Having a Pension: The Last American Dream Becomes an Element of Myth

Whereas hope and empowerment characterize the realm of dreams, mythic landscapes can be quite different, rife with obstacles the hero cannot overcome, despite hard work and bravery. This image comes to mind when one considers having a pension. Despite careful planning and decades of labor, the hope    of lifetime security has gone from being a dream to something of a mythic quest, for most Americans.

Back in the era of the New Deal, pensions were viewed as a necessary benefit, a way of  providing income in old age, no less than a measure of dignity. Although initially a government provision, it became a feature of private industry. After decades of service to a company or government agency, an employee could look forward to, if not opulent leisure, at least a chance to rest and enjoy modest fruits of labor—rather than simply keeling over from exhaustion. Over time, this concept of extended remuneration has faded into obscurity. I consider this from the perspective of being a municipal employee in Southern California.

When I began my career, back in 2001, pensions were still offered. The notion was that a     modest paycheck would be offset by the assurance of lifetime income and health insurance, the latter truly being worth its weight in gold. Utopic visions of golf holidays and road trips to the Grand Canyon were implicit; after dutiful service, one could earn the right to enjoy a bit of freedom. To call this an extension of the American Dream would be fair, since the hope of retirement goes hand-in-hand with the work ethic to which most Americans proudly subscribe. But what happens when the intrusion of reality shatters      the dream, and work for its own sake replaces the concept of working for an eventual reward, something earned by way of partnering with the employment system rather than exploiting it? That question is now being addressed urgently, since pensions were quietly removed from our agency’s compensation packages.

In recent months, newer employees waged war in the form of a lawsuit, asserting that the 401k plans they were offered could never be a feasible substitute for a pension. Here, it should be noted that retiree healthcare is now an entirely moot point; it simply no longer exists. As for the actual money one needs in order to eat and pay rent in old age—many employees cannot afford to purchase homes—it has become an element of fantasy; short of winning the lottery, marrying a wealthy spouse, or enjoying the benefits of inheritance, the reality for most people means working until the day they drop dead. The mental stress of finding no light at the end of the tunnel, so to speak, can gradually transform the hope of retirement into a dystopic experience of career life. And, for many, it is the best case scenario, the most one could hope for in this age of postindustrial ennui and “useless eaters.” Indeed, the message is clear: you are lucky to have a job, and once you can no longer work, you can go ahead and die. The system won’t miss you. In the end, will geriatric poverty, occurring on a massively widescale, prove too onerous and morally troubling for our society? This remains to be seen. What also remains unclear is how our ethical relationship with work, and the notion of pulling one’s own weight, will enter into future debates.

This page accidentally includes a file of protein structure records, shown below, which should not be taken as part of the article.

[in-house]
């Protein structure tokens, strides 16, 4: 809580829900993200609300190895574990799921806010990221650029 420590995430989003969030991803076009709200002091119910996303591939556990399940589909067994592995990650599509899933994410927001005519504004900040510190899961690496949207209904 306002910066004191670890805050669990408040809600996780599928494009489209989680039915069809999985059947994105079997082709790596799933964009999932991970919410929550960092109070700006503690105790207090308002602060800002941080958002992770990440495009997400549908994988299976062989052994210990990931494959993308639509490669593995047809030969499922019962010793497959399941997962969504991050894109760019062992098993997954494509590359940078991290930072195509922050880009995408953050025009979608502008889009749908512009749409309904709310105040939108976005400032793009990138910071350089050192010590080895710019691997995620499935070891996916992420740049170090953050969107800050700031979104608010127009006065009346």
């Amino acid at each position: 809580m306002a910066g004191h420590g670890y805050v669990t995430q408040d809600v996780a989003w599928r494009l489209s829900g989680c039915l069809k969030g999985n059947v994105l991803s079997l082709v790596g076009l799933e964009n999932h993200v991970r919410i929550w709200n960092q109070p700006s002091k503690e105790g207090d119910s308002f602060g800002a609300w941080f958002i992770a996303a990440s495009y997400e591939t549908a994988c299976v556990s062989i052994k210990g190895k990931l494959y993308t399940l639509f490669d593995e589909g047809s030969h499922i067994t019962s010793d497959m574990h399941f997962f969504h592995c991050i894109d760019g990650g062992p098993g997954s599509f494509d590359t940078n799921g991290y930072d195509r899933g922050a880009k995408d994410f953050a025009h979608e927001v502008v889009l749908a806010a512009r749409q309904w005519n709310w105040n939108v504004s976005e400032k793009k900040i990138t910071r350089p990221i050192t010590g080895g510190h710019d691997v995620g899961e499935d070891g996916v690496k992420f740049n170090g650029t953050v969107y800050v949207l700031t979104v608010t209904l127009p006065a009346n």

For previous generations, there was a promising and humane future for those who played their part, faithfully rising early to commute, paying taxes, and raising families to carry on the legacy of work for work’s sake; complete your tenure and you will be fairly compensated. This rough approximation of stability assumes the fairness of pension plans. In analogous fashion, it also assumes the existence of a just and egalitarian society, where all people have equal access to resources and fulfillment. As the dream of retiring with a pension fades, the myth of our system is thrown into relief, exposing the stark reality of the matter; more and more people labor, not for the hope of fulfillment and success, but for the mere sake of surviving, paycheck to paycheck, scraping by hand to mouth. The dream of working towards upward mobility and having a pension—and a decent lifestyle in old age—has receded into a mythic past.

Allison M. Palmer

Allison M. Palmer is a municipal park ranger, writer, and photographer living and working in California.